Here's another story from my good friend who's in touch with a band of Bigfoot. (See previous blog entry called A Note from Uncle Hairy.) Some have asked if these are by me, but no, they're honestly not. Maybe some day my friend will let me give out his name, but for now, he wants to remain anon. I think he's afraid of being inundated by Bigfoot researchers, even though he is one.
The other day I was out scouting around here in the boonies and got turned around a bit and was late getting in to my truck. It was getting dark, and just when I got to the outskirts of my camp I spotted a black bear sitting on his haunches sniffing the air down below. No doubt he was thinking I was in camp and was conniving a thieving move. So I snuck up behind him and kicked him in the rump and he leaped up and bucked off for the hills, not even bothering to turn around to see what I was!
That incident reminded me of my first ever meeting with a Bigfoot. It happened up north, nearer to the border than I really should've been. I had been scouting all day and had gotten a ways too far from the camp and so attempted an ill-fated shortcut which led to a couple of circle walks, some thornberry patches, and deep river crossings. I was tired, wet, and hungry.
Anyway, I finally sorted my bearings and upon reaching my truck was fully engaged with the pleasant thought of what to make for dinner. Imagine my surprise to see a roaring fire and a pot of coffee brewing in my camp and someone wearing a Bigfoot suit sitting casually on the lowered tailgate of my truck.
I stopped stone cold and just stood there, unable to gulp.
The Bigfoot had his hairy chin resting on one knee in a thoughtful pose, and I swear in the right angle of light if you'd put a ball cap on him he'd look all the world like a Game Warden officer making a casual routine check before calling it a day.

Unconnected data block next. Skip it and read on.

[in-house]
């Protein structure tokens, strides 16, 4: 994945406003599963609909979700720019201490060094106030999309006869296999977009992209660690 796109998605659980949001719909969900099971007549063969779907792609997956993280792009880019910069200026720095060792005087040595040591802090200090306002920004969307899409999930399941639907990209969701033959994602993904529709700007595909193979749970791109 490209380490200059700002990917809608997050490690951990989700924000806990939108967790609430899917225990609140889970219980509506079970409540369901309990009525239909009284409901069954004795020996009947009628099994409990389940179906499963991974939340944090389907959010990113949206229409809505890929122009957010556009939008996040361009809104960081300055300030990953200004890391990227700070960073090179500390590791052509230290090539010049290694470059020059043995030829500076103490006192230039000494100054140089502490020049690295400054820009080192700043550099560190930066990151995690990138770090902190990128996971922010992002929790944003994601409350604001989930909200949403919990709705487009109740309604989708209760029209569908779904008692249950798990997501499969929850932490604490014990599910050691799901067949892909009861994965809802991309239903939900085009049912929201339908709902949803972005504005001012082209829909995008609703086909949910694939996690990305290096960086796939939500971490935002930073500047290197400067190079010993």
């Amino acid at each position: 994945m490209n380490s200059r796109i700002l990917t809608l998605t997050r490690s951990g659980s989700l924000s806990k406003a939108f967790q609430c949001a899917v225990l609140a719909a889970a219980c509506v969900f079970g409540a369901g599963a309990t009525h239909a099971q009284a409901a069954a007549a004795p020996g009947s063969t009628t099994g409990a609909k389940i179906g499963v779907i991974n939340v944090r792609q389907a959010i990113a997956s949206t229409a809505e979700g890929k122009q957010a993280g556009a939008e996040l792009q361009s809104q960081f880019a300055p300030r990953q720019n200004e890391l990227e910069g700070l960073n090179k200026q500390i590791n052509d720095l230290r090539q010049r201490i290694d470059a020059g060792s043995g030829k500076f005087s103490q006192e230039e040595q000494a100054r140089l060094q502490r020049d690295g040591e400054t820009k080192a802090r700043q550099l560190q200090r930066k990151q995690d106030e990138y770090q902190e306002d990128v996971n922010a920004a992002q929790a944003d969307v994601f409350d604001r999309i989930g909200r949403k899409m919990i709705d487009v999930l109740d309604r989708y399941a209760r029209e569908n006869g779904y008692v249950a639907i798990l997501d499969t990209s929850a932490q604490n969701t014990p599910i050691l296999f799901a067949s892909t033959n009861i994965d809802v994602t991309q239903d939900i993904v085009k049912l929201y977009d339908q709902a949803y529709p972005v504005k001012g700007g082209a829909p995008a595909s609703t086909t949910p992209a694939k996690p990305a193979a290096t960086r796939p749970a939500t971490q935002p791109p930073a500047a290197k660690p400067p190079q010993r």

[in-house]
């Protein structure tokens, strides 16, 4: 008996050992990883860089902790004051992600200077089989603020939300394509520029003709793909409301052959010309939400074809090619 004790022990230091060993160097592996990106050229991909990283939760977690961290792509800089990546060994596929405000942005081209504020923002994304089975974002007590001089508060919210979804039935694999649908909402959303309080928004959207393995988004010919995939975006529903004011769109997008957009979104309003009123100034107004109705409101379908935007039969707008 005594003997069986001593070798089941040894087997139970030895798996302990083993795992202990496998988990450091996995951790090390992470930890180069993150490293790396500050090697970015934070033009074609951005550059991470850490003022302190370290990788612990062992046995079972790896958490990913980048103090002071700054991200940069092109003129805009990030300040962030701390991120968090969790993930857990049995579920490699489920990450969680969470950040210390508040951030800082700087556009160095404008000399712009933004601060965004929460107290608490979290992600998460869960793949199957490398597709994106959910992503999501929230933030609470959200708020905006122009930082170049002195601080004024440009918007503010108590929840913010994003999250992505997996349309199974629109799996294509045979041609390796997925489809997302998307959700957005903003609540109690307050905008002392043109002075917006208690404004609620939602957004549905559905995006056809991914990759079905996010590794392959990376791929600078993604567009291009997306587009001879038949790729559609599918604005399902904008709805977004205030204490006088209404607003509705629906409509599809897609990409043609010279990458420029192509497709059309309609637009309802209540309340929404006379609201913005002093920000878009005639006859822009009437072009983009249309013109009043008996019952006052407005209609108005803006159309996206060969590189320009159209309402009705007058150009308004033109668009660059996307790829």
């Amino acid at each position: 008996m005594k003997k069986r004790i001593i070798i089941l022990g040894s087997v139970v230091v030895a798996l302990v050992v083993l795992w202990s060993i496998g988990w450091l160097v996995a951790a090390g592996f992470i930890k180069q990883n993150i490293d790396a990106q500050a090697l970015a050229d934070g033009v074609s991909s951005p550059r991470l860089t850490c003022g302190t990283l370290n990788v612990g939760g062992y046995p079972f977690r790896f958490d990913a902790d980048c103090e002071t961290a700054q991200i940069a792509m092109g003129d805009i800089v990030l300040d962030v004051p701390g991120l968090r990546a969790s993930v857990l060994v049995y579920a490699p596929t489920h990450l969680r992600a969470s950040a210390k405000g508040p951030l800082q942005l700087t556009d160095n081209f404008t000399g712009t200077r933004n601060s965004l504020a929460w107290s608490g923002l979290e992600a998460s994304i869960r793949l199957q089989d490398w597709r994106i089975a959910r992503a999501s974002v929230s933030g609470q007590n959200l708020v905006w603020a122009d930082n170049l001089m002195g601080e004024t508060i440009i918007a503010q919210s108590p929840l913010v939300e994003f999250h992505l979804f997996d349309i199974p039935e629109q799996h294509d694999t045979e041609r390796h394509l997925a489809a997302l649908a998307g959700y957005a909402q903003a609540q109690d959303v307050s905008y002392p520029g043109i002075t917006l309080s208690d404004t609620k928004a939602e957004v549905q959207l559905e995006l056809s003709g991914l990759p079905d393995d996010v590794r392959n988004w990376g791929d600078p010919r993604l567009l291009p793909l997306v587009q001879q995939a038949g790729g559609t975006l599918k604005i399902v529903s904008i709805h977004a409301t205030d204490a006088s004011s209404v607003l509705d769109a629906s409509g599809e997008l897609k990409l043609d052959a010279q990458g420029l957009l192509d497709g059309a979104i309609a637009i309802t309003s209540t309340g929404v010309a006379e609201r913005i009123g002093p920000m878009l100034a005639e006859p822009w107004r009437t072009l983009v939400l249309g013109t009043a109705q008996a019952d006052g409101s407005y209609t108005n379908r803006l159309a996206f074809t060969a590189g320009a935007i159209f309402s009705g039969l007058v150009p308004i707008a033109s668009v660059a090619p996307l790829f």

"You should've taken that left fork at the ridge crossing up there," he said with gruffy discernment. "Woulda saved you at least two hours."
Trying to be cool and casual, I answered, "Well shoots, why didn't you say something back there then?"
"Couldn't. I was sitting here at the time."
That's when I knew I was done for. This was a real Bigfoot. Those guys have legendary hearing, plus they have all kinds of informants, and that trail fork was a good 9 miles back. I forgot all about supper plans, I was gonna die tonight, hungry.
Suddenly a log snapped in the fire, and as if on cue the coffee started percolating. Bigfoot bounded off the tailgate, spun around and slammed it shut and then brushed abruptly past me towards the fire with his head down in an on-a-mission look.
My shoulders and neck muscles tensed up and instinctively I felt for my cell phone, then realized it was no good back in these parts. Who was I gonna call anyway, "Neighborhood Bigfoot Watch?"
I gathered my wits and took a long deep breath. I was tired. I was hungry. I was hallucinating. I did not just see a Bigfoot slam my tailgate shut. There is no fire either. But why do I smell coffee? Coffee doesn't lie, ever.
In a robotic graceful kind of way, I managed to get my body turned to see what the real scene was behind me. I rubbed my eyes and blinked and, yep, I saw a fire, and yep, sure enough there was a Bigfoot pouring a hot cup of coffee. The massive, hairy creature then carefully set the pot on a rock and walked over and handed the cup to me with all the grace of a bistro waiter.
Gee, my first ever Bigfoot Brew! What a way to die, I thought.
This was one weird evening: Me, fire, coffee, and Bigfoot.